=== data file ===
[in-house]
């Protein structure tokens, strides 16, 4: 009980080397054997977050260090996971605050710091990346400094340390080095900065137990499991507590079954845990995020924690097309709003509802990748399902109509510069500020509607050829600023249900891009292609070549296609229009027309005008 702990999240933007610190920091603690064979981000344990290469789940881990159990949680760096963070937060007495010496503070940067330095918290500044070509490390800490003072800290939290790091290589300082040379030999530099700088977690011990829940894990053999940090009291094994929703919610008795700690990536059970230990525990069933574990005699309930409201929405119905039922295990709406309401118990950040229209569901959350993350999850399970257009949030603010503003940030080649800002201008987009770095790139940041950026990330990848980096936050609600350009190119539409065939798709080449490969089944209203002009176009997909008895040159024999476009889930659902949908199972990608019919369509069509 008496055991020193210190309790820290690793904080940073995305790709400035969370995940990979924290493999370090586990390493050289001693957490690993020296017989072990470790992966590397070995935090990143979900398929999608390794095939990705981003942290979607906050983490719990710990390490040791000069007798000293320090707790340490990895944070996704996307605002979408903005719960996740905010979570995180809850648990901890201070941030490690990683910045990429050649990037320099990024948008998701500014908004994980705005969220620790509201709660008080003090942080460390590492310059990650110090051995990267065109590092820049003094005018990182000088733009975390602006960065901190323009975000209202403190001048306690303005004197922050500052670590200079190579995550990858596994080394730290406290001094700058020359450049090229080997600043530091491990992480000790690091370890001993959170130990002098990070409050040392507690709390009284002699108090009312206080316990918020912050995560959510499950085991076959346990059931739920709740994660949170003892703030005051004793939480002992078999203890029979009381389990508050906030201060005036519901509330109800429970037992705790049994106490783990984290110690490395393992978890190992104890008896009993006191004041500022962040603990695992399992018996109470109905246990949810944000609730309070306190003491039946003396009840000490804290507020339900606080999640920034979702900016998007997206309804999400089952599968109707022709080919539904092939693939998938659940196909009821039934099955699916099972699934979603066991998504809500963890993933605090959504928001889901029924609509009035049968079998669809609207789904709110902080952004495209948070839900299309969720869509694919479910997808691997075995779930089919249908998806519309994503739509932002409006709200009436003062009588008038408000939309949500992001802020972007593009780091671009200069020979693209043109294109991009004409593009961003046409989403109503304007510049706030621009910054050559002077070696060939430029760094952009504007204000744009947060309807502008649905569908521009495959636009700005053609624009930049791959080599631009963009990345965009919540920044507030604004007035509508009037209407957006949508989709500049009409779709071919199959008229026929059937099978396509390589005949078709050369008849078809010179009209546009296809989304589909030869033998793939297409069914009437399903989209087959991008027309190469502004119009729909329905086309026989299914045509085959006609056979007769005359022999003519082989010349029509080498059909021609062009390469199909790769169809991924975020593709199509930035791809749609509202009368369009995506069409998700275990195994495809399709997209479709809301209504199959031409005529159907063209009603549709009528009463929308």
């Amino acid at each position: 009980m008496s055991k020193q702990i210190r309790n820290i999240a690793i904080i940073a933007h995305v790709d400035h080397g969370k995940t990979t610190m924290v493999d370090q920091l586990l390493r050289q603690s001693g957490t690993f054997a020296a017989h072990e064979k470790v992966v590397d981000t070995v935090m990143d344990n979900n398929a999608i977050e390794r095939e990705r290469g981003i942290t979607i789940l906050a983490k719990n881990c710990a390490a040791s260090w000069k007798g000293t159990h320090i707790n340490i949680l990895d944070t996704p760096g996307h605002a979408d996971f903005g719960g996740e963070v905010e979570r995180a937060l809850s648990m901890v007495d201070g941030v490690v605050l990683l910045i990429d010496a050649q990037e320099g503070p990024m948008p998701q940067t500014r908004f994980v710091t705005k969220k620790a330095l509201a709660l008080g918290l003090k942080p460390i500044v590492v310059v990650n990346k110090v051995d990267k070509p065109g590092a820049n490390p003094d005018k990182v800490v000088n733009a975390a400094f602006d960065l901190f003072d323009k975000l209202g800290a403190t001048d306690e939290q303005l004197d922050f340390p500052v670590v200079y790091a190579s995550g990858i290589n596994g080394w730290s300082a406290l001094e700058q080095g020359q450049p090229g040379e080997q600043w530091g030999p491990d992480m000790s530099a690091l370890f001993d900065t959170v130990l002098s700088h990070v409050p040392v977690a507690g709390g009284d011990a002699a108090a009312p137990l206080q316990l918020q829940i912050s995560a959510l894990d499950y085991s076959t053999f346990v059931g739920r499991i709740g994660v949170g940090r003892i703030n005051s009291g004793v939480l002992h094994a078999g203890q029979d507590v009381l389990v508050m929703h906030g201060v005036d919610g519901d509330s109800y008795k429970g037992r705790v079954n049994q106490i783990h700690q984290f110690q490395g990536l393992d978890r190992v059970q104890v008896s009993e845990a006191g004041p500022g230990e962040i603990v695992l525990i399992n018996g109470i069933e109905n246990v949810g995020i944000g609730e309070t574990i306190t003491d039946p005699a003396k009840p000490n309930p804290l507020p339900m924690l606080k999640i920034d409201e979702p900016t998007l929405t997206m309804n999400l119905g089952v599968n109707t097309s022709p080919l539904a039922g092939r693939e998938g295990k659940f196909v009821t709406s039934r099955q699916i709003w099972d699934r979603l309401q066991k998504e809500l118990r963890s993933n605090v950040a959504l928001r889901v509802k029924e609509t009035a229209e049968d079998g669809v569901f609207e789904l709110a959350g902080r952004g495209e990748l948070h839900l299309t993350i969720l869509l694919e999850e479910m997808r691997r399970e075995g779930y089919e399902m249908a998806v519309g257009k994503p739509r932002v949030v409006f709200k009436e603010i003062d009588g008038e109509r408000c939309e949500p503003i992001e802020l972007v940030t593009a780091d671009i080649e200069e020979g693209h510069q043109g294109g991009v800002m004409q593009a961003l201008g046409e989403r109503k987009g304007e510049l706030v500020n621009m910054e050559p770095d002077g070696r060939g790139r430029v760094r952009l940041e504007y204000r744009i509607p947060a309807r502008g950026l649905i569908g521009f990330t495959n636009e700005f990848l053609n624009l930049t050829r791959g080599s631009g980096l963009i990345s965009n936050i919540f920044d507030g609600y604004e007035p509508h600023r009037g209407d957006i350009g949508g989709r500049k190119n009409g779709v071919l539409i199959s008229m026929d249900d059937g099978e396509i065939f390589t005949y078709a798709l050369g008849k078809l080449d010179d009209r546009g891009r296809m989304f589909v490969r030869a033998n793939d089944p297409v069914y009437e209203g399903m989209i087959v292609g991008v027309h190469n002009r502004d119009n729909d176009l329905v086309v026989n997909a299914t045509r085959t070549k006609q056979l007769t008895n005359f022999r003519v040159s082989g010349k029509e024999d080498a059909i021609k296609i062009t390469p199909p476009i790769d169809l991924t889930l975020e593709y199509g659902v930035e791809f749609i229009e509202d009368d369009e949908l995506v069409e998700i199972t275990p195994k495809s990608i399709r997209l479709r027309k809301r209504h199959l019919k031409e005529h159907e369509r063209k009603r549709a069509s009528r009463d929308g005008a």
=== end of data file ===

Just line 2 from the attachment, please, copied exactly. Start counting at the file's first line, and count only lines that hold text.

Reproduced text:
């Protein structure tokens, strides 16, 4: 009980080397054997977050260090996971605050710091990346400094340390080095900065137990499991507590079954845990995020924690097309709003509802990748399902109509510069500020509607050829600023249900891009292609070549296609229009027309005008 702990999240933007610190920091603690064979981000344990290469789940881990159990949680760096963070937060007495010496503070940067330095918290500044070509490390800490003072800290939290790091290589300082040379030999530099700088977690011990829940894990053999940090009291094994929703919610008795700690990536059970230990525990069933574990005699309930409201929405119905039922295990709406309401118990950040229209569901959350993350999850399970257009949030603010503003940030080649800002201008987009770095790139940041950026990330990848980096936050609600350009190119539409065939798709080449490969089944209203002009176009997909008895040159024999476009889930659902949908199972990608019919369509069509 008496055991020193210190309790820290690793904080940073995305790709400035969370995940990979924290493999370090586990390493050289001693957490690993020296017989072990470790992966590397070995935090990143979900398929999608390794095939990705981003942290979607906050983490719990710990390490040791000069007798000293320090707790340490990895944070996704996307605002979408903005719960996740905010979570995180809850648990901890201070941030490690990683910045990429050649990037320099990024948008998701500014908004994980705005969220620790509201709660008080003090942080460390590492310059990650110090051995990267065109590092820049003094005018990182000088733009975390602006960065901190323009975000209202403190001048306690303005004197922050500052670590200079190579995550990858596994080394730290406290001094700058020359450049090229080997600043530091491990992480000790690091370890001993959170130990002098990070409050040392507690709390009284002699108090009312206080316990918020912050995560959510499950085991076959346990059931739920709740994660949170003892703030005051004793939480002992078999203890029979009381389990508050906030201060005036519901509330109800429970037992705790049994106490783990984290110690490395393992978890190992104890008896009993006191004041500022962040603990695992399992018996109470109905246990949810944000609730309070306190003491039946003396009840000490804290507020339900606080999640920034979702900016998007997206309804999400089952599968109707022709080919539904092939693939998938659940196909009821039934099955699916099972699934979603066991998504809500963890993933605090959504928001889901029924609509009035049968079998669809609207789904709110902080952004495209948070839900299309969720869509694919479910997808691997075995779930089919249908998806519309994503739509932002409006709200009436003062009588008038408000939309949500992001802020972007593009780091671009200069020979693209043109294109991009004409593009961003046409989403109503304007510049706030621009910054050559002077070696060939430029760094952009504007204000744009947060309807502008649905569908521009495959636009700005053609624009930049791959080599631009963009990345965009919540920044507030604004007035509508009037209407957006949508989709500049009409779709071919199959008229026929059937099978396509390589005949078709050369008849078809010179009209546009296809989304589909030869033998793939297409069914009437399903989209087959991008027309190469502004119009729909329905086309026989299914045509085959006609056979007769005359022999003519082989010349029509080498059909021609062009390469199909790769169809991924975020593709199509930035791809749609509202009368369009995506069409998700275990195994495809399709997209479709809301209504199959031409005529159907063209009603549709009528009463929308």